I remember taking things from goalkeeper camp and doing them in my front yard. When I do coaching sessions now, I try to show players agility work they can do on their own. They should also do fitness. If they only do fitness for 20 minutes of the weekly session I do with them, that’s not enough. Players should devote about one hour per day, six days per week, to developing their physical dimension. (I always take one day off.) I don’t expect them to run every day. It can be an hour of lifting, so that’s more strength building, or plyometrics, or agility work. It also depends on what they’re getting in their club environment. If they’re just standing there and taking shots, they’re obviously not getting a lot of running. A lot of times at UNC goalkeepers weren’t able to get our fitness in during the team’s training session, so I would get in my running and lifting before or after practice. I also think it’s good for keepers to run to develop an overall fitness base. I work with keepers who can’t run for 20 minutes. That’s just not good conditioning.
I also try to give the players I work with body-weight exercises, since a lot of young players aren’t ready for hardcore weight-lifting. By high school, though, with the proper environment and coaching, it can be good to begin a weight-lifting program. It is critical for the players to have supervision from a strength and conditioning coach. Young players lifting too hard or using bad technique at an early age risk getting injured and intimidated by the weight room.
You also need to be realistic with yourself: Are you the right weight? I think young players need to look at that issue seriously. I’m not saying go diet crazy. I don’t want to push anyone into an eating disorder. I just think kids today need to be a little more conscious of what they eat. Goalkeepers, in particular, are not participating in team fitness most of the time, so they’re not getting the exercise they need. That can make them prone to weight-gain. On the other hand, I see almost as many soccer players who are underweight, and therefore prone to injury and other problems.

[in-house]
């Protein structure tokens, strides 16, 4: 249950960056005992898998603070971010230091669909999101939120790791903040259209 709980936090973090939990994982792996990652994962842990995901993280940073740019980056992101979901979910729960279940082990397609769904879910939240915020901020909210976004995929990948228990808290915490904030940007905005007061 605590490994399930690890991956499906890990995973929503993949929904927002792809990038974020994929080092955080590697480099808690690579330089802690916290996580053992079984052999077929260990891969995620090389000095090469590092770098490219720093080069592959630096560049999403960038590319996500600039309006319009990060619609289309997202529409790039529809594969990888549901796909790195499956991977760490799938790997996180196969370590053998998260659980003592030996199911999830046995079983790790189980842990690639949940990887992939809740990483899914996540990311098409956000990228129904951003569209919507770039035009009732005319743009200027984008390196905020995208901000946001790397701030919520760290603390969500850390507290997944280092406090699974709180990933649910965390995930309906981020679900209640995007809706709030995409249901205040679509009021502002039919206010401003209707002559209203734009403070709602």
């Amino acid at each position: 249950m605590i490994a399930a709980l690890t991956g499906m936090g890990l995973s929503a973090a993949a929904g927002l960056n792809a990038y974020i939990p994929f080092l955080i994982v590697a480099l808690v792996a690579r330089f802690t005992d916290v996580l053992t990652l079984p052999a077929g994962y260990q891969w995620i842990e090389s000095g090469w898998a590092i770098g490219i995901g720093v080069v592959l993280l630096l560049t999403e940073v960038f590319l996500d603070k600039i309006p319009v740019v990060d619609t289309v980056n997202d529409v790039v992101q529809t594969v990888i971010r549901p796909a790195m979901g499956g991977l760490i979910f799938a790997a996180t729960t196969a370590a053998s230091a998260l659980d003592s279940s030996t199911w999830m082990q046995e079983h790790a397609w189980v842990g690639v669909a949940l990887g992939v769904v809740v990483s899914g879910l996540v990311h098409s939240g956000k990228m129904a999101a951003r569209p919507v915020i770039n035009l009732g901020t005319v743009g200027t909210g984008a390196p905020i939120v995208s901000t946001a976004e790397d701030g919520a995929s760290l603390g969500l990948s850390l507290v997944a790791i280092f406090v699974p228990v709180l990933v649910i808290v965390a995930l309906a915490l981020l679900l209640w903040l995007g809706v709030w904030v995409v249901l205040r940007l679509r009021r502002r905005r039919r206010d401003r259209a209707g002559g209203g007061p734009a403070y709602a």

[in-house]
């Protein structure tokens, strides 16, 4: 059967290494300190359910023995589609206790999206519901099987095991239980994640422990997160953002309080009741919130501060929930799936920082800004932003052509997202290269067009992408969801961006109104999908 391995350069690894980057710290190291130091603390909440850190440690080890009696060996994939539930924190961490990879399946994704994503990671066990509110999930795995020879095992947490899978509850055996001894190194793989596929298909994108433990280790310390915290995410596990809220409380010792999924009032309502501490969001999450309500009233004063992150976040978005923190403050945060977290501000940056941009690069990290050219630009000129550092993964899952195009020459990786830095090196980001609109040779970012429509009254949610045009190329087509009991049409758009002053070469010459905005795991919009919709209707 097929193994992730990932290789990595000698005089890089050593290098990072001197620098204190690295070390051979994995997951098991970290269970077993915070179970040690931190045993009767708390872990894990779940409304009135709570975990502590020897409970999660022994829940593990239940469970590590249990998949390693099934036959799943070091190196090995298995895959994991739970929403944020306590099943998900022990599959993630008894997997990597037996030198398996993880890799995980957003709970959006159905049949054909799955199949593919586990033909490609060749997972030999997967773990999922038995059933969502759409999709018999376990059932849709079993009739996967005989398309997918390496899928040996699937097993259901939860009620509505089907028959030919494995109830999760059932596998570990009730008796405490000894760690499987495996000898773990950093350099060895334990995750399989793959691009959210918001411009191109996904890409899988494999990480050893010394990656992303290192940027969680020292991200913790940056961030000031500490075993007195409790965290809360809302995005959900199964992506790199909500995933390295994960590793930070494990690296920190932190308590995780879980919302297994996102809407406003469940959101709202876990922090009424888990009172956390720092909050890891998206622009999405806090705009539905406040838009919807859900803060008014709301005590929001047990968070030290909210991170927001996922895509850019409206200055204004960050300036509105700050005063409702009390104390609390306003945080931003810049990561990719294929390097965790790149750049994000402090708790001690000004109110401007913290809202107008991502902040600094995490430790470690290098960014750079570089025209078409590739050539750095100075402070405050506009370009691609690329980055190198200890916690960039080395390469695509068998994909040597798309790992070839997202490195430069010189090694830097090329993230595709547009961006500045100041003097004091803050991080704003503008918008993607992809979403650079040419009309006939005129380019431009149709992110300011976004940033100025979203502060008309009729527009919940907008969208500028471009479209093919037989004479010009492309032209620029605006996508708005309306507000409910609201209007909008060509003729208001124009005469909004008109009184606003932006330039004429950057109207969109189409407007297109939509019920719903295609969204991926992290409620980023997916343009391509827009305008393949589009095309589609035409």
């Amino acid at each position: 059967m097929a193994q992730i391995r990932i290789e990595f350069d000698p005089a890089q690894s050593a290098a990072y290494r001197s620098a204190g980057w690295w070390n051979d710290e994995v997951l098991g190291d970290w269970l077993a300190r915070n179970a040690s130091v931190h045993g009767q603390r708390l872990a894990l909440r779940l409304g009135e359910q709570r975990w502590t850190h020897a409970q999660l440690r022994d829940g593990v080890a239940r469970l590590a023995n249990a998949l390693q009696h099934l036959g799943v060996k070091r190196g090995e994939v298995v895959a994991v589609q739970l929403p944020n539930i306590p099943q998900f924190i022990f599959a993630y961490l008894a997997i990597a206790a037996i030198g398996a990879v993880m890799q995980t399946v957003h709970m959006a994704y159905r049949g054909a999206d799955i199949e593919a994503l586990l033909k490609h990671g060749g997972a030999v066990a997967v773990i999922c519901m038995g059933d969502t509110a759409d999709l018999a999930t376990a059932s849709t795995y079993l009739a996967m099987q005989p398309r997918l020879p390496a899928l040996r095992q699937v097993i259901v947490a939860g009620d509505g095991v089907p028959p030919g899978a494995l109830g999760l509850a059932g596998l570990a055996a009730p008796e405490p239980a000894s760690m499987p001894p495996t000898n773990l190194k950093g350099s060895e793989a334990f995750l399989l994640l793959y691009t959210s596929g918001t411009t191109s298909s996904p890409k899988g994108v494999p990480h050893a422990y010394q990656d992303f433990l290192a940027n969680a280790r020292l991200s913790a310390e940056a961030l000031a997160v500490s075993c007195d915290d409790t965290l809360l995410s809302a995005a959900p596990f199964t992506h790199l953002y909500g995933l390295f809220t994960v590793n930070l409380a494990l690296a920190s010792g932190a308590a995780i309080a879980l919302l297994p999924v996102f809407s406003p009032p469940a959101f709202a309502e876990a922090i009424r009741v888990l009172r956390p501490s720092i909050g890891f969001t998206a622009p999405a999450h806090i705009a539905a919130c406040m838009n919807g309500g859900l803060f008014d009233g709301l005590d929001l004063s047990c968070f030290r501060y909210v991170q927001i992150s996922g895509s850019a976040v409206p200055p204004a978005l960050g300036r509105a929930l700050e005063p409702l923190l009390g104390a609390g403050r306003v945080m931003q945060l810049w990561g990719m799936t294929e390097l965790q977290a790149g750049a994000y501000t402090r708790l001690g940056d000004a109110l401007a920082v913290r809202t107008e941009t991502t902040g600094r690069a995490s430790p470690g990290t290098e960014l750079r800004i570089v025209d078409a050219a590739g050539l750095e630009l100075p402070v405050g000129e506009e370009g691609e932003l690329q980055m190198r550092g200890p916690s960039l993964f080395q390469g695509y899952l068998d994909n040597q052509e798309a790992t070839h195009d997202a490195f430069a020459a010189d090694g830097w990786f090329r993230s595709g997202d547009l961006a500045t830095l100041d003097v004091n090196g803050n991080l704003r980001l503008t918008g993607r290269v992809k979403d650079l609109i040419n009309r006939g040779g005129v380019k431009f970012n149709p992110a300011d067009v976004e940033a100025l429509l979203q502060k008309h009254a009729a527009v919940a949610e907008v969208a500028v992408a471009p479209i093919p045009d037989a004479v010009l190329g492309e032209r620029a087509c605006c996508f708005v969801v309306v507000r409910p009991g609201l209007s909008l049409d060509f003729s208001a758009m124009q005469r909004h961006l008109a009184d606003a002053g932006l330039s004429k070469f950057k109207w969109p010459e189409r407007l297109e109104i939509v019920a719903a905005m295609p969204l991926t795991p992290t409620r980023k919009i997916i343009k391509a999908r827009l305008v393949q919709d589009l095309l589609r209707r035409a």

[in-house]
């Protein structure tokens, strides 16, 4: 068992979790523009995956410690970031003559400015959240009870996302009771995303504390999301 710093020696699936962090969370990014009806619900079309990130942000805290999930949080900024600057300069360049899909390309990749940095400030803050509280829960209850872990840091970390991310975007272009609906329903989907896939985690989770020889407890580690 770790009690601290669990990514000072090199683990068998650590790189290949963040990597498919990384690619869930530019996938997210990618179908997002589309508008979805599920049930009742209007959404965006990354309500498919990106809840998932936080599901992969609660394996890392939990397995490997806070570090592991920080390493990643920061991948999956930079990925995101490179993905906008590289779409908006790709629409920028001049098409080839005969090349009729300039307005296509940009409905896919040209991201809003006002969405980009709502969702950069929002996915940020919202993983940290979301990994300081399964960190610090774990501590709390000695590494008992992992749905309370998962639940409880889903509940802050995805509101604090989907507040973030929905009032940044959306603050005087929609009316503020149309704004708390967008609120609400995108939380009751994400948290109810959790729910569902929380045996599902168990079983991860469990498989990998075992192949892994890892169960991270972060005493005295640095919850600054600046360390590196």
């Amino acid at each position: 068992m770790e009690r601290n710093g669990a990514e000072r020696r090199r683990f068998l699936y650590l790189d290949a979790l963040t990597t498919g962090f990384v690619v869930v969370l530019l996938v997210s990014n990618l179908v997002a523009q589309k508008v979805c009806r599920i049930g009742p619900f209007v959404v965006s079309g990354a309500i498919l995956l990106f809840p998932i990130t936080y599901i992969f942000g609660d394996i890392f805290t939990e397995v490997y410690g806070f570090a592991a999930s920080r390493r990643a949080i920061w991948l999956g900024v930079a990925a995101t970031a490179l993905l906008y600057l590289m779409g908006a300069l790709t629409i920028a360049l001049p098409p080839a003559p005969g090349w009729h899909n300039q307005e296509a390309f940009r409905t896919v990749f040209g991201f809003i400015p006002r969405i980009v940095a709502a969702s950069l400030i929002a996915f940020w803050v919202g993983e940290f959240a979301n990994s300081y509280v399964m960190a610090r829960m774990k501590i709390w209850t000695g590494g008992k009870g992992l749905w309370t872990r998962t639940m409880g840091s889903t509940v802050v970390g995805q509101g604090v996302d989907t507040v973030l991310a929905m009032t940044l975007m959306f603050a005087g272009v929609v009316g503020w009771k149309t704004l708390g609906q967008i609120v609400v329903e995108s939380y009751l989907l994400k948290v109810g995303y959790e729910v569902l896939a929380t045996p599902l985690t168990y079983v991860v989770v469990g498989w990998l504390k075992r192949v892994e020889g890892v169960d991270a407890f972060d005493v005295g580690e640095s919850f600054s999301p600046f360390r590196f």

I now fully comprehend the link between fitness and weight because of my experiences. I didn’t do fitness with my youth club team. We ran occasionally with my high school team, but I wouldn’t consider what we did fitness. Thus in college, I put on the “freshman 15” pounds. I’ve had to deal with dropping some weight and getting myself fitter. It takes time. It isn’t meant to be accomplished in a week, or even a month. It is a decision that you make as an individual to lead a healthy lifestyle. That decision became apparent to me in college. I chose to be fit for life. Not only am I a better player because of it, but I am happier, healthier and a more energetic person.
If you want to successful at the higher levels, you have to do it all. I never said it was easy. I do it because I enjoy the hard work, love the sense of accomplishment, and because I want to do my best. I am never satisfied with where I am. I am always pushing to achieve that next level within myself.
If you want to excel in this position, if you want to become a champion, if you want to become a professional, you have to take it upon yourself to do extra. A lot of times, you’re not going to get proper goalkeeping training. You might not have a good goalkeeper coach. If you do, you’re lucky. Most kids don’t. You need to take a field player – perhaps a friend – and educate him or her in the training you require. You need to stay after practice, or go early, and instruct your friend, “I need you to hit me some crosses, or some shots.” You need to organize your training environment, whether it is doing extra goalkeeper work on the field, fitness, strength or plyometrics. If you’re not getting it in your environment, you have to create that environment for yourself. No excuses. If you want to be the best, the responsibility lies solely with you.
Reprinted from “The Vision of A Champion” by Anson Dorrance and Gloria Averbuch, 2005 Port Huron press. Used with permission. Visit the The Vision of A Champion web site for more information.